Black Knight Sword Review

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Game: Black Knight Sword
Developer: Grasshopper Manufacture and Digital Reality
Platform: Xbox 360
Achievements: 3/12, 40/400 points

A thick black curtain greets you when you load up Black Knight Sword. The shadows from the theater’s audience cast strange shapes just as their murmurs fill the room with excited flourishes. As the game loads, smoke from a cigarette (or maybe a stick of incense?) billows softly in the corner. What lies behind the curtain? What kind of show has the audience gathered to see? What kind of game are you about to enter?

The distinct style of Black Knight Sword is undeniable. From the very first scene you’re struck by the dark nourish atmosphere, the flat 2D Monty Python landscapes and enemies, the touch of Grimm Brothers fairy tale, and the eerily haunting orchestration. It’s a wonder to walk through this carefully crafted world.

It’s a shame that the game play in this beautiful world is empty and boring.

Black Knight Sword is a side-scrolling beat ‘em up co-developed by Grasshopper Manufacture, of No More Heroes and Lollipop Chainsaw fame, and Digital Reality, most recently of Bang Bang Racing. Like most side-scrolling beat ‘em ups, your character runs across the screen, sometimes up and down the screen, beating up the enemies that are running in the opposite direction. A lot of the fun from these games can be garnered from the variety of enemies that your protagonist encounters. In Black Knight Sword, you face…faces. You kill lots and lots of disembodied faces with feet (fast and slow) and/or wings (fast and slow). There are other enemy types and boss fights, but the majority of your time with Black Knight Sword will be spent hacking and slashing faces that are reminiscent of the peasants from Monty Python and the Holy Grail.

It gets old very, very fast.

You’ll be rewarded in vaguely anatomically correct hearts for each face smashed. You’ll be able to spend your hearts by visiting a shop run by a gigantic eyeball embedded in an equally gigantic wheel but only after freeing a flying eyeball trapped in a cage that’s patterned after the famous leg table in The Christmas Story. Because…why not? You can upgrade your titular Black Knight by increasing his armor, health, and buying magic abilities. I wanted to like this game and with each new addition, I thought, “Surely this will make the game fun.”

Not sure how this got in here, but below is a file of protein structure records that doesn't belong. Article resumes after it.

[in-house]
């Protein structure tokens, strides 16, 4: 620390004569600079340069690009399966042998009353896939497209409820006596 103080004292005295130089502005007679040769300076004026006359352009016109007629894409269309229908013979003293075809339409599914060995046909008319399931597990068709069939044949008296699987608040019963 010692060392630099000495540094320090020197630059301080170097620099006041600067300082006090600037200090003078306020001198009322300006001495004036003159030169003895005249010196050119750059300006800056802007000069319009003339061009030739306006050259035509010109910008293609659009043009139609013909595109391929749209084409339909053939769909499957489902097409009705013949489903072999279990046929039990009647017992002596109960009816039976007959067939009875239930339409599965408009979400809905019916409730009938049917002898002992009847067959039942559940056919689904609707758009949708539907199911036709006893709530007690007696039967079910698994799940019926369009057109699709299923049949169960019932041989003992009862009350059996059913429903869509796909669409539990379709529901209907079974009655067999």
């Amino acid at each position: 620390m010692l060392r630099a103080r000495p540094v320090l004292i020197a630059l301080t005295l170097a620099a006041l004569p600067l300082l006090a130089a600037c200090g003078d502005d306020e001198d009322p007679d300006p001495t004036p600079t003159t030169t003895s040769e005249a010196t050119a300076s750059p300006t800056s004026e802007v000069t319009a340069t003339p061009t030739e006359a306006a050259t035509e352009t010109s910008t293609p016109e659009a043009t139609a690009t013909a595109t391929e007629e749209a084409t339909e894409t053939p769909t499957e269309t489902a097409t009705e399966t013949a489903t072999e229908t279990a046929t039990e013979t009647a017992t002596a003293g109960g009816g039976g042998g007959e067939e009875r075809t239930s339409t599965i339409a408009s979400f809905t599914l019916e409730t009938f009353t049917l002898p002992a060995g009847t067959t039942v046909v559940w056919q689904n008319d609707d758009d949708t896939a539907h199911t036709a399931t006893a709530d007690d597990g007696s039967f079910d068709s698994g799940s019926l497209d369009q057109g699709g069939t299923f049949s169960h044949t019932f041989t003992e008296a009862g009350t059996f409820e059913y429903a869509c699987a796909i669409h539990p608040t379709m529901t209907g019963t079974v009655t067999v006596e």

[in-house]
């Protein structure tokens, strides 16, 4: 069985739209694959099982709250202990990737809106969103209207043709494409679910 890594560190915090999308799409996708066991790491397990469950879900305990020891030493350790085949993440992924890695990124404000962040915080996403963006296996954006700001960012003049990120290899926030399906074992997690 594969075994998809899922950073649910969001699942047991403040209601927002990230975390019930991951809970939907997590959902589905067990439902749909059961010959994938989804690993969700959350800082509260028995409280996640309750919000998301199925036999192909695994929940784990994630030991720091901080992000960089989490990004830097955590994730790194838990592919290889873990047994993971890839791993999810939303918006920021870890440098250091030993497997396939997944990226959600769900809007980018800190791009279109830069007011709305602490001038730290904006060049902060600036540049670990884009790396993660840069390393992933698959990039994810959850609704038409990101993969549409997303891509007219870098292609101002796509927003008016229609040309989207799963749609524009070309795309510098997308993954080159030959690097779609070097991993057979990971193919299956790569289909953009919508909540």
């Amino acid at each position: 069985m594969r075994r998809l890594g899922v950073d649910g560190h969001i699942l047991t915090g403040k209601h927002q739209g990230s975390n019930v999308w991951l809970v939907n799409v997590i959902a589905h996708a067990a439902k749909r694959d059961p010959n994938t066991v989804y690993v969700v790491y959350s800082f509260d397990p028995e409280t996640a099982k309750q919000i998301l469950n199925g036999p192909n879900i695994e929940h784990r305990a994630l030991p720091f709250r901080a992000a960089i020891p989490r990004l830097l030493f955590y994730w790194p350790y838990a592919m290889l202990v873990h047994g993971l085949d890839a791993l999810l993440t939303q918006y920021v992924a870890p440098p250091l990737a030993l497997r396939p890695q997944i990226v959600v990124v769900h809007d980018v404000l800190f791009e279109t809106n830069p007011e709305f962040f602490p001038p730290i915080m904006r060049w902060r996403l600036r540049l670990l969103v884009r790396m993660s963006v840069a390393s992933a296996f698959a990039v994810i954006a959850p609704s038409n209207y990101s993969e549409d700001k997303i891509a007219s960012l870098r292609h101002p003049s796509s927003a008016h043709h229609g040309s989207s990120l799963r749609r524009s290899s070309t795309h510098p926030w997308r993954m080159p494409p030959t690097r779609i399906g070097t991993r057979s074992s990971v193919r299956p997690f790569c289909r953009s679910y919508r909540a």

Each time, I was wrong.

Along with the eye-catching style (see what I did there?), soul less game play, comes an inscrutable storyline. There’s something about sisters? Maybe a princess? I’m just not sure and the game play never made me want to find out. I was bored.

For comparison, let’s look at another recent beat ‘em up that’s soaked in style. That’s right, I’m talking about Double Dragon: Neon. These two games are on opposite ends of the spectrum when it comes to style chooses and storylines. Double Dragon: Neon drips with pinks and purples while Black Knight Sword drips with shades of grey. Double Dragon: Neon’s story is laid out in the first 5 seconds of the game. Black Knight Sword’s story is told in cryptic Grimm Brother-esque interludes. The biggest difference though is that Double Dragon: Neon is fun. It has a variety of attacks, enemies, and levels that rewards the player for putting up with old school arcade sensibilities of difficulty.

One final note – as I quit out of this game, I noticed ilomilo sitting in my library. While it is a cooperative puzzle game, there are a lot of parallels to Black Knight Sword. Ilomilo also has an art style that cannot be ignored. The designers have imbued what look like two sacks of flour with personality, warmth, and heart. The levels are dream worlds with odd characters and bizarre angles. Similar to Black Knight Sword, the story is inexplicable, but the designers kept me intrigued through clever level design and game play. This is how the marriage of game play and style should be.

To answer the question, what kind of game are you about to enter? You’re entering a boring one. Sadly, for all style dripping from Black Knight Sword, I can’t recommend it. Rather, if you’re looking for games with style and substance, check out Double Dragon: Neon and ilomilo.

Jerry Nguyen loves videogames. He loves playing them, reading about them, and talking about them. Videogames have helped teach him about problem solving, patience, and persistence. In college, he got his BA in English Literature and dabbled enough in Computer Science to get a BS degree too. After college, he decided he needed more letters after his name and went to graduate school to study neuroscience. There, he fell in love, made several new friends, and played videogames. He also waited in line for the midnight release of the PlayStation 2. To actually get his PhD, he had to end his dalliance with World of Warcraft. After graduate school, his life changed with the birth of his first daughter. Now, he and his wife have two bright daughters and precious time to enjoy videogames. He is trying to teach his daughters to love videogames as much as he does and is always on the lookout for excellent games that he and his daughters can enjoy.

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